Software Review: Going online for educational fun

While the games are not very sophisticated and action packed, they are pleasant and will make younger children happy.

compedia 88 224 (photo credit: Courtesy)
compedia 88 224
(photo credit: Courtesy)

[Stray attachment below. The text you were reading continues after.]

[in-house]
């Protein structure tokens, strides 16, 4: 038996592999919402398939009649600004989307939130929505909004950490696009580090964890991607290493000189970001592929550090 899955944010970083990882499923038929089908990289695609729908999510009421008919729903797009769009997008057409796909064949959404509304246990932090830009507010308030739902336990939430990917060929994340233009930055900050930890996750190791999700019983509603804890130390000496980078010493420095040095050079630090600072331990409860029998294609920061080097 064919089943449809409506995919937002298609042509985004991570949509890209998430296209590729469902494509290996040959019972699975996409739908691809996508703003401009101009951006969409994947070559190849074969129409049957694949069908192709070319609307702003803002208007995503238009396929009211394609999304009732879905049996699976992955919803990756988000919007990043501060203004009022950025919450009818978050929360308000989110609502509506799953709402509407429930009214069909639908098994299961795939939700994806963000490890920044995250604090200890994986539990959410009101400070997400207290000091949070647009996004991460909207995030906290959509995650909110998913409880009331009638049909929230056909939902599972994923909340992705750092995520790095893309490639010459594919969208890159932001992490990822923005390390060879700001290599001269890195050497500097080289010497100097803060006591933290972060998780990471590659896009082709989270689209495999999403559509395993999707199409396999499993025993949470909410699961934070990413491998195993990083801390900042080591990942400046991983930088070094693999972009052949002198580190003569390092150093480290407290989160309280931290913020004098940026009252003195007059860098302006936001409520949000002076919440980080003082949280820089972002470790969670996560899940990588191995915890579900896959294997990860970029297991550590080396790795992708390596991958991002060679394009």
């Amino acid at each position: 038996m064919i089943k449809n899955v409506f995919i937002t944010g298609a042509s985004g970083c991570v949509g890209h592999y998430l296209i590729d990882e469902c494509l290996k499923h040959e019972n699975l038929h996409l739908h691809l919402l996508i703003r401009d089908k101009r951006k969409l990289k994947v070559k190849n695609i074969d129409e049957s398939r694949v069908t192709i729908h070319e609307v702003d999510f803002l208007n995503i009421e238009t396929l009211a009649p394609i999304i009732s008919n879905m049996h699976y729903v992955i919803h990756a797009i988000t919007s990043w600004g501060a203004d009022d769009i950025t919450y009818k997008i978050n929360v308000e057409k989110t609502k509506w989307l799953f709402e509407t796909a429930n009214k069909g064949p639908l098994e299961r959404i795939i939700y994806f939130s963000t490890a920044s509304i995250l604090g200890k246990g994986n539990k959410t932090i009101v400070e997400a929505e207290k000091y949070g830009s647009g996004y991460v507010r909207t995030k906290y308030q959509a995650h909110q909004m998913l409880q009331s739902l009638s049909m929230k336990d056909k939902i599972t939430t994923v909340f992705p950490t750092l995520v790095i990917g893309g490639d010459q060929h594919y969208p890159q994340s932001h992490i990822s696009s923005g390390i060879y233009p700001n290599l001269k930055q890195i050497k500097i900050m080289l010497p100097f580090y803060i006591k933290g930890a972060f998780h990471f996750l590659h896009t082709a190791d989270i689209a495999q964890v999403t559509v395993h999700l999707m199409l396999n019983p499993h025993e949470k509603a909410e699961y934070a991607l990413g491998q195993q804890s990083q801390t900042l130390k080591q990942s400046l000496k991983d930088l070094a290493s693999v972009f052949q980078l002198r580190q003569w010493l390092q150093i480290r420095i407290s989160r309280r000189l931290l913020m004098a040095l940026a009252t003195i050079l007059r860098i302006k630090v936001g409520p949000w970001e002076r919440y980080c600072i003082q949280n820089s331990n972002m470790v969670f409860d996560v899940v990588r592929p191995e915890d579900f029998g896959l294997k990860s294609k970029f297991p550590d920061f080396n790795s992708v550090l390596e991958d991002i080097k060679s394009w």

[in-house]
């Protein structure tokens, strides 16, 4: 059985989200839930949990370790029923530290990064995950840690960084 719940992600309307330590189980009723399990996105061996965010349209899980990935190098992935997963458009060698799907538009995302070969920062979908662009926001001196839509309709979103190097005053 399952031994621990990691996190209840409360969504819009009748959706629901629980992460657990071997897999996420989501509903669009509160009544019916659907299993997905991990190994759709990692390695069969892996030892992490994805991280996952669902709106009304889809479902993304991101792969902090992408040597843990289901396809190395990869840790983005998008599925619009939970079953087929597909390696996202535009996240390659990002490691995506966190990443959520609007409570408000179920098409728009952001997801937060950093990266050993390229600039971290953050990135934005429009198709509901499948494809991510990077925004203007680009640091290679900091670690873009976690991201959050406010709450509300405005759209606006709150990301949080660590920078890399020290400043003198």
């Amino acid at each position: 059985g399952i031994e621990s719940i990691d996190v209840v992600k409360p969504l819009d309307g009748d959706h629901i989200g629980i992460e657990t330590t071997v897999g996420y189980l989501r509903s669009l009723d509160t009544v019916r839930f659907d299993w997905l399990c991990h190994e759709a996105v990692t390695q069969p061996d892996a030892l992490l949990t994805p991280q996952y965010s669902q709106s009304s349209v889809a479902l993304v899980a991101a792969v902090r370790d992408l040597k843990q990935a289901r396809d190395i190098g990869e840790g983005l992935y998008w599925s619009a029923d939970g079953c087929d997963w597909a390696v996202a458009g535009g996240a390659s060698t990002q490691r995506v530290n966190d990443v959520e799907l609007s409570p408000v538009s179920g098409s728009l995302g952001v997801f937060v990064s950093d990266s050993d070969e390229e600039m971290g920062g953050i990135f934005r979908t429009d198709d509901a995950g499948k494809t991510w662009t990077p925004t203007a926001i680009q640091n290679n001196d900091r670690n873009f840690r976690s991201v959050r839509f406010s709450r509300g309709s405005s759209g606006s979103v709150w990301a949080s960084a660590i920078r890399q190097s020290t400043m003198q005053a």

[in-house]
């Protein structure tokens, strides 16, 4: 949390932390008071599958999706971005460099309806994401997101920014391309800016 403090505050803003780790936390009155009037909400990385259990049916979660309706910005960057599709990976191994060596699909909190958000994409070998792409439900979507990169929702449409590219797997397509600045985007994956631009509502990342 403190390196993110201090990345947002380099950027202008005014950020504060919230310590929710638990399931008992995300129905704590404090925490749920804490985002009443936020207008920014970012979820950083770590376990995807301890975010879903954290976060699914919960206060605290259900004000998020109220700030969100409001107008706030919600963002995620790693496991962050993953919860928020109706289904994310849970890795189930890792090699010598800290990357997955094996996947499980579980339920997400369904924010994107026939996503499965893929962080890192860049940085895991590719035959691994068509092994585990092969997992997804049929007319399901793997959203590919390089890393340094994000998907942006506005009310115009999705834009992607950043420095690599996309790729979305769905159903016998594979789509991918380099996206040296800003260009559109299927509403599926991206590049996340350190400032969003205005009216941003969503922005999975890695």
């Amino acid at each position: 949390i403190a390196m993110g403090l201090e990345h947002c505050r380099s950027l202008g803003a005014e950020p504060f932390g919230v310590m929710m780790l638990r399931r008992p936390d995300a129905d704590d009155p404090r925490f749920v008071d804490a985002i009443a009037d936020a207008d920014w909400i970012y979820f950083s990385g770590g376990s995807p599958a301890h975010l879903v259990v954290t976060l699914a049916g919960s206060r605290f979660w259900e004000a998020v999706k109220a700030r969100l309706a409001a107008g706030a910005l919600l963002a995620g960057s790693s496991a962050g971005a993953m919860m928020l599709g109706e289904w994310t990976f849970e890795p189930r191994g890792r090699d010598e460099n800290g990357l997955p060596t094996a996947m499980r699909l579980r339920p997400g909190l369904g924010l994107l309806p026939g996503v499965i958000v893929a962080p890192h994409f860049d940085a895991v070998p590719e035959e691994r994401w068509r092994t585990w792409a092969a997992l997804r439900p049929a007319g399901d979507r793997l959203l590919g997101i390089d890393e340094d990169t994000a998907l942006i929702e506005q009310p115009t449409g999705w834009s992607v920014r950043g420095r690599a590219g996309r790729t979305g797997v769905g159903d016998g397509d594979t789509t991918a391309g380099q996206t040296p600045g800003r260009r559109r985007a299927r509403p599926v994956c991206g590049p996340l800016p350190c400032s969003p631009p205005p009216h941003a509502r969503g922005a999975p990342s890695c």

Purchase an educational computer game for your kid, and he or she is likely to play it for a few hours, days or (sometimes) weeks. Buy a subscription to a Web site that gives access to an archive of hundreds of educational games and adds new ones each month, and the kid will enjoy the game and the freedom of choice; the software company saves on disk production and marketing and has only to buy a powerful server for distribution. That is the marketing strategy of a small but growing number of software firms, and this is what Israel's own Compedia - which has already produced more than 100 titles that have been translated into 35 languages and are sold in 40 countries - has done here. But it has also taken a refreshing stand with this CD-ROM: All profits go to help at-risk Israeli children and teenagers through the Jewish Agency's Haruah Hayisraeli organization. McDonald's has joined by offering the CD-ROM for NIS 5 to those who purchase a children's meal, giving them a week to play the online games. Compedia isn't ashamed to emphasize that its products are educational, and the disk - without an Internet connection - offers richly colorful games, mostly using children's aptitude for moving objects around. Go online by clicking an icon, and they may choose their suitable age group and symbol. An icon installed on the desktop enables parents to monitor their child's progress in a variety of skills needed to play well. With a genie as a guide, the child can click the mouse, play tunes on a xylophone and learn the musical notes, meet animals, manipulate robots, use their arithmetical skills to fill in line drawings with color (if you know how much 5x5 equals, for example, you can click the appropriately marked paints to fill the spaces). Gold coins are given to exchange for bonuses when the child finishes each activity, and a section of a championship cup is filled in as they progress. While the games are not very sophisticated and action packed, they are pleasant and will make younger children happy. The Peleland disk received an "Oscar" in the competition just held by the Israel game Developers' Association. Peleland: Mishekei Hashiva (Thinking Games), a CD-ROM in Hebrew gives one week's access to Peleland Web site games, NIS 20 a month for subsequent subscription, from Compedia, requires Windows XP and up and an 800 mhz Pentium PC or better, for ages four to nine. Rating: ****